But the real reason STWAOES . . . good grief . . . is not as good as its predecessors is--wait for it--relevancy.  Blech.  Prior to this, the series was about children snarfing donuts and beating up monsters, but all of a sudden, with the third volume, it's about beating the reader over the head with some message about recycling.  I've nothing against recycling, mind you, but Maximum Ride is not deep enough or internally consistent enough to have earned the right to preach anything whatsoever, but what it does preach is not interesting, nor unique, nor particularly bright.  In fact, the bird kids even start their own agitprop campaign that is as eerily content-free as the current Occupy Wall Street nonsense:  Yo!  The adults have messed stuff up!  We kids should take over and do . . . something.

At one point toward the end, Max gives a stirring sermon on how we shouldn't budget for a military and the government should take care of everybody.  Uh huh.  Whatevs, Max.  Shut up and punch a werewolf.

Paper-thin though they are, I like these characters, so I'm willing to pick up the fourth volume in the hopes that it will suck less hard than the third one did, but unless Patterson drops the Oh noes! Global Warming! thing, and fast, I'll probably be giving it a thumbs down.  When I pay James Patterson my hard-earned bucks to tell me a brain cell-destroying story about monster-fighting children, I don't want to hear a lecture on my carbon footprint.  Now where's that chai latte I ordered?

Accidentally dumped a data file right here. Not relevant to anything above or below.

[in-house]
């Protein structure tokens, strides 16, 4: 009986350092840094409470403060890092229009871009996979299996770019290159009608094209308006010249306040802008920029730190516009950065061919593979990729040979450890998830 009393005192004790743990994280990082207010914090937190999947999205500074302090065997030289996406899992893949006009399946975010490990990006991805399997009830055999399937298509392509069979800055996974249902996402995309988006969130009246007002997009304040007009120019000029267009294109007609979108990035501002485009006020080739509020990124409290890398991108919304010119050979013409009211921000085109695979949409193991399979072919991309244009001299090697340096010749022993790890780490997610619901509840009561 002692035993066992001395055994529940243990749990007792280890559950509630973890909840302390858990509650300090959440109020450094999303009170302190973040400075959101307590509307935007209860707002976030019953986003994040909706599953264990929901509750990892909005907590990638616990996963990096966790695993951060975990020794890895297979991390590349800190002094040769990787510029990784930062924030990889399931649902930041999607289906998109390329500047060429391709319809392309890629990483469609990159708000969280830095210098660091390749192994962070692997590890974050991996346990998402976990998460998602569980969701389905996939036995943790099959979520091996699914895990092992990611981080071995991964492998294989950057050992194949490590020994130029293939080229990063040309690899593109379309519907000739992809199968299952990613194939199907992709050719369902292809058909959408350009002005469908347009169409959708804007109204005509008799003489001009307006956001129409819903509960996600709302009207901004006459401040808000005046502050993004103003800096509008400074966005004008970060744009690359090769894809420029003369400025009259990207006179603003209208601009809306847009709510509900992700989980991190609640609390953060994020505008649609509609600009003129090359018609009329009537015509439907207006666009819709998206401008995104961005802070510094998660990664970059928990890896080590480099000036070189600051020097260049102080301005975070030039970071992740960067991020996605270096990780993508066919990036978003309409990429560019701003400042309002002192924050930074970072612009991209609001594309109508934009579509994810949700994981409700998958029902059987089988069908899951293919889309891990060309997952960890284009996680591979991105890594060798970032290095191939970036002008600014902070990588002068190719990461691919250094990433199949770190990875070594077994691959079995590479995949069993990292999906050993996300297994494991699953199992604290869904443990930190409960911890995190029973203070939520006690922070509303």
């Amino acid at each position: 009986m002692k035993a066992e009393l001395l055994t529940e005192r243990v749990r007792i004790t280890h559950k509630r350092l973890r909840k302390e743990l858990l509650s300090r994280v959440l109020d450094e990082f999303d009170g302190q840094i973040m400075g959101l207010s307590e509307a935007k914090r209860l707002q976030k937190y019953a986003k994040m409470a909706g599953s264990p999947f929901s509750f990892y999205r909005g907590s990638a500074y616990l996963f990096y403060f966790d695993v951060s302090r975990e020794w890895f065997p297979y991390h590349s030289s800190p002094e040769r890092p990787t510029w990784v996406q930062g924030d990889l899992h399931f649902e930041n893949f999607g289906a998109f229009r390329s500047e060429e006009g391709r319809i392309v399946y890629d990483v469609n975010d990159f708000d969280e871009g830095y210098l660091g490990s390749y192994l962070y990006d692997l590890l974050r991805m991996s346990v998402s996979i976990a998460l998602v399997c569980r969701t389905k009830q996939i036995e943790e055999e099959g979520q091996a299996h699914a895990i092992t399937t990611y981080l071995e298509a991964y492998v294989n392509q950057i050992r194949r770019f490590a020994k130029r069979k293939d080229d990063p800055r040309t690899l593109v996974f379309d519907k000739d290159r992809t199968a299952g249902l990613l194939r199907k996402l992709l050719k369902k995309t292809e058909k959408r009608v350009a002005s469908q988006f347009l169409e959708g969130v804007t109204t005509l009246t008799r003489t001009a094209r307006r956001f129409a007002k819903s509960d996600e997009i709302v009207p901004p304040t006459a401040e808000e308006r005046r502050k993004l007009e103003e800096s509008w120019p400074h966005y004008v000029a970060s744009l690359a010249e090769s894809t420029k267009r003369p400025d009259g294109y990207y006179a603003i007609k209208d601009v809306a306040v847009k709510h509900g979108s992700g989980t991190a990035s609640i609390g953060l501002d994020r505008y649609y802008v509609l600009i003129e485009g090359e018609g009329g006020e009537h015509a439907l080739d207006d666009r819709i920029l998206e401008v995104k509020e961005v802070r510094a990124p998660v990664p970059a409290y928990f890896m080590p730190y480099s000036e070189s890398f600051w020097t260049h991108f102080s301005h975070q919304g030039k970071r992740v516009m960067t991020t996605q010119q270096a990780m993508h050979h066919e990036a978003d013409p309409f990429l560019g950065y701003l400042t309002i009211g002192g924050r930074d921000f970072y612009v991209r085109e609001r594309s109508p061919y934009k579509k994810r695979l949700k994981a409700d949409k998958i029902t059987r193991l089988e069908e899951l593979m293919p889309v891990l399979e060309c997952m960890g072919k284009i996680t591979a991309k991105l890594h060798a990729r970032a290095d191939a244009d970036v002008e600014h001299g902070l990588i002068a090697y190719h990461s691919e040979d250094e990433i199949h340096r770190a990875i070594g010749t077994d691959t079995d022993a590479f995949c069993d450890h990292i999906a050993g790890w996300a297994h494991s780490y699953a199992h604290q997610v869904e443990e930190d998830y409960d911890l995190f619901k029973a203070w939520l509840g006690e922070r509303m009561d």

Content:  Intelligence-free attempt at a "message," frequent action violence, mild crude language, some sensuality--whatever the heck that means.  I'm getting pretty good at these meaningless rating system content lists, doncha think?

*To the fans who are going to write in, I know he is not technically her boyfriend at this point. Calm down, crazy people.

Thursday, November 10, 2011

Query for Weapons Buffs

One of the characters in my work in progress uses an AK-47 with an under-barrel GP-25 grenade launcher.  I'm trying to find out if there's a baton grenade for the GP-25, and what it's called.  Does anybody know anything about it?

Inadvertent Commentary on Modern Art

A reader sent me this, and I have to pass it along:

Oops! Cleaner Scrubs Away $1.1M Artwork

A cleaning woman at a German art museum mistook a $1.1 million sculpture for a mess, and made a bigger mess of things when she scrubbed most of it away.